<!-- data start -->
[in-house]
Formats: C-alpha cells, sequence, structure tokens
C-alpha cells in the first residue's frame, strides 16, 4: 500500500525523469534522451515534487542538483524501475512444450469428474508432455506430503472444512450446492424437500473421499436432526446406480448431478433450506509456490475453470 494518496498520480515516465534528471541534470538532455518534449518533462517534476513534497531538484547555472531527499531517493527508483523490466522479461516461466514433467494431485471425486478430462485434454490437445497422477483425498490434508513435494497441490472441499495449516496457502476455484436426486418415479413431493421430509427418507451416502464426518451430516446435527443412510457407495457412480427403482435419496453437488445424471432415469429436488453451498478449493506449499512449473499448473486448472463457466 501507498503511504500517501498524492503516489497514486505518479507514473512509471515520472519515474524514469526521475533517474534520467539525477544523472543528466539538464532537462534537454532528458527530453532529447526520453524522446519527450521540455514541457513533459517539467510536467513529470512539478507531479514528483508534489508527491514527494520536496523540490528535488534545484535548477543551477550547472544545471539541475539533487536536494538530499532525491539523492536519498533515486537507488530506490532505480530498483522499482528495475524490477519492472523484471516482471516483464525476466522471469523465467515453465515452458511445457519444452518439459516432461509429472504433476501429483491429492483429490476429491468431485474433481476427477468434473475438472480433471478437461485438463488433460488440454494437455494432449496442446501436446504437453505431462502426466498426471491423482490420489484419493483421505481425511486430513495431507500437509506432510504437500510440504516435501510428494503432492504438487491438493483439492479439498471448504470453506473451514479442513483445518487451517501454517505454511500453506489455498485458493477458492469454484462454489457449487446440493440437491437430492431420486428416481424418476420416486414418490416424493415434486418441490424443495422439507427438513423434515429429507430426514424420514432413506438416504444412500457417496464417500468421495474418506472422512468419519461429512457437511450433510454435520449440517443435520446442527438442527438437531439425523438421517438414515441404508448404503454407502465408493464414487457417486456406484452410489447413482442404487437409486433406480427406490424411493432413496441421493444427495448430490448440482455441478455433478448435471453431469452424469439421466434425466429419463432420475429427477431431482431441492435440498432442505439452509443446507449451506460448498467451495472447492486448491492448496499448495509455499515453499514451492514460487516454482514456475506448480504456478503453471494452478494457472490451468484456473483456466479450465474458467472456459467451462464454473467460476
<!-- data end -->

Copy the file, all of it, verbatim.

[in-house]
Formats: C-alpha cells, sequence, structure tokens
C-alpha cells in the first residue's frame, strides 16, 4: 500500500525523469534522451515534487542538483524501475512444450469428474508432455506430503472444512450446492424437500473421499436432526446406480448431478433450506509456490475453470 494518496498520480515516465534528471541534470538532455518534449518533462517534476513534497531538484547555472531527499531517493527508483523490466522479461516461466514433467494431485471425486478430462485434454490437445497422477483425498490434508513435494497441490472441499495449516496457502476455484436426486418415479413431493421430509427418507451416502464426518451430516446435527443412510457407495457412480427403482435419496453437488445424471432415469429436488453451498478449493506449499512449473499448473486448472463457466 501507498503511504500517501498524492503516489497514486505518479507514473512509471515520472519515474524514469526521475533517474534520467539525477544523472543528466539538464532537462534537454532528458527530453532529447526520453524522446519527450521540455514541457513533459517539467510536467513529470512539478507531479514528483508534489508527491514527494520536496523540490528535488534545484535548477543551477550547472544545471539541475539533487536536494538530499532525491539523492536519498533515486537507488530506490532505480530498483522499482528495475524490477519492472523484471516482471516483464525476466522471469523465467515453465515452458511445457519444452518439459516432461509429472504433476501429483491429492483429490476429491468431485474433481476427477468434473475438472480433471478437461485438463488433460488440454494437455494432449496442446501436446504437453505431462502426466498426471491423482490420489484419493483421505481425511486430513495431507500437509506432510504437500510440504516435501510428494503432492504438487491438493483439492479439498471448504470453506473451514479442513483445518487451517501454517505454511500453506489455498485458493477458492469454484462454489457449487446440493440437491437430492431420486428416481424418476420416486414418490416424493415434486418441490424443495422439507427438513423434515429429507430426514424420514432413506438416504444412500457417496464417500468421495474418506472422512468419519461429512457437511450433510454435520449440517443435520446442527438442527438437531439425523438421517438414515441404508448404503454407502465408493464414487457417486456406484452410489447413482442404487437409486433406480427406490424411493432413496441421493444427495448430490448440482455441478455433478448435471453431469452424469439421466434425466429419463432420475429427477431431482431441492435440498432442505439452509443446507449451506460448498467451495472447492486448491492448496499448495509455499515453499514451492514460487516454482514456475506448480504456478503453471494452478494457472490451468484456473483456466479450465474458467472456459467451462464454473467460476